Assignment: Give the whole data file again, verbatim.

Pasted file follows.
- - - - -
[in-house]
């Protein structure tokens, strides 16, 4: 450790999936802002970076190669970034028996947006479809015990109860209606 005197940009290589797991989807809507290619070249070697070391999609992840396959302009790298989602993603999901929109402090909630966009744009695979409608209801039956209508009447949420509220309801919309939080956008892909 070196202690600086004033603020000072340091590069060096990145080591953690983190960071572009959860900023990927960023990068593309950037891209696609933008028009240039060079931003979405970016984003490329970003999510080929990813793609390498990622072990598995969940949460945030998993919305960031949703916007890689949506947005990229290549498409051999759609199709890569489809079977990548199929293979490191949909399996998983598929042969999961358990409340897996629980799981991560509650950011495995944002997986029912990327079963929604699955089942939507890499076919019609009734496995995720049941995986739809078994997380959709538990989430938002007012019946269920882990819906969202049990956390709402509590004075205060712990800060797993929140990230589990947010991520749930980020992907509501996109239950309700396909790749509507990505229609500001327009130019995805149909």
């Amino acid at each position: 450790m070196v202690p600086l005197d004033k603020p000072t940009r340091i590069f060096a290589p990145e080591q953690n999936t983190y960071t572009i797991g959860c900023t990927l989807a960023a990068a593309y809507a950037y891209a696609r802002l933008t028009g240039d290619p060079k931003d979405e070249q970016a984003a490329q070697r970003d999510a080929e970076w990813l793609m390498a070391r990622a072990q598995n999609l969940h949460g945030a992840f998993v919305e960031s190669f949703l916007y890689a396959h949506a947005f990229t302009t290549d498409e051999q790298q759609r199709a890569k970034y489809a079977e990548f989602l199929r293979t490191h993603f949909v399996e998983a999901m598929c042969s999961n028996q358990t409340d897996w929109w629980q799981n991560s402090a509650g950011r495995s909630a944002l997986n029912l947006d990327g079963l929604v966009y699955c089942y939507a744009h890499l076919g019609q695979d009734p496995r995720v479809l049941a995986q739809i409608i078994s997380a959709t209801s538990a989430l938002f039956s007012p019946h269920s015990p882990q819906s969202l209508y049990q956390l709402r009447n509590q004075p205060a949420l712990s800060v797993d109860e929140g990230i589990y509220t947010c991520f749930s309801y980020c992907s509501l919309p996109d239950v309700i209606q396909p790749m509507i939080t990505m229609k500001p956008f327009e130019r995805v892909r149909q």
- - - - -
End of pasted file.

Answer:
[in-house]
């Protein structure tokens, strides 16, 4: 450790999936802002970076190669970034028996947006479809015990109860209606 005197940009290589797991989807809507290619070249070697070391999609992840396959302009790298989602993603999901929109402090909630966009744009695979409608209801039956209508009447949420509220309801919309939080956008892909 070196202690600086004033603020000072340091590069060096990145080591953690983190960071572009959860900023990927960023990068593309950037891209696609933008028009240039060079931003979405970016984003490329970003999510080929990813793609390498990622072990598995969940949460945030998993919305960031949703916007890689949506947005990229290549498409051999759609199709890569489809079977990548199929293979490191949909399996998983598929042969999961358990409340897996629980799981991560509650950011495995944002997986029912990327079963929604699955089942939507890499076919019609009734496995995720049941995986739809078994997380959709538990989430938002007012019946269920882990819906969202049990956390709402509590004075205060712990800060797993929140990230589990947010991520749930980020992907509501996109239950309700396909790749509507990505229609500001327009130019995805149909």
């Amino acid at each position: 450790m070196v202690p600086l005197d004033k603020p000072t940009r340091i590069f060096a290589p990145e080591q953690n999936t983190y960071t572009i797991g959860c900023t990927l989807a960023a990068a593309y809507a950037y891209a696609r802002l933008t028009g240039d290619p060079k931003d979405e070249q970016a984003a490329q070697r970003d999510a080929e970076w990813l793609m390498a070391r990622a072990q598995n999609l969940h949460g945030a992840f998993v919305e960031s190669f949703l916007y890689a396959h949506a947005f990229t302009t290549d498409e051999q790298q759609r199709a890569k970034y489809a079977e990548f989602l199929r293979t490191h993603f949909v399996e998983a999901m598929c042969s999961n028996q358990t409340d897996w929109w629980q799981n991560s402090a509650g950011r495995s909630a944002l997986n029912l947006d990327g079963l929604v966009y699955c089942y939507a744009h890499l076919g019609q695979d009734p496995r995720v479809l049941a995986q739809i409608i078994s997380a959709t209801s538990a989430l938002f039956s007012p019946h269920s015990p882990q819906s969202l209508y049990q956390l709402r009447n509590q004075p205060a949420l712990s800060v797993d109860e929140g990230i589990y509220t947010c991520f749930s309801y980020c992907s509501l919309p996109d239950v309700i209606q396909p790749m509507i939080t990505m229609k500001p956008f327009e130019r995805v892909r149909q």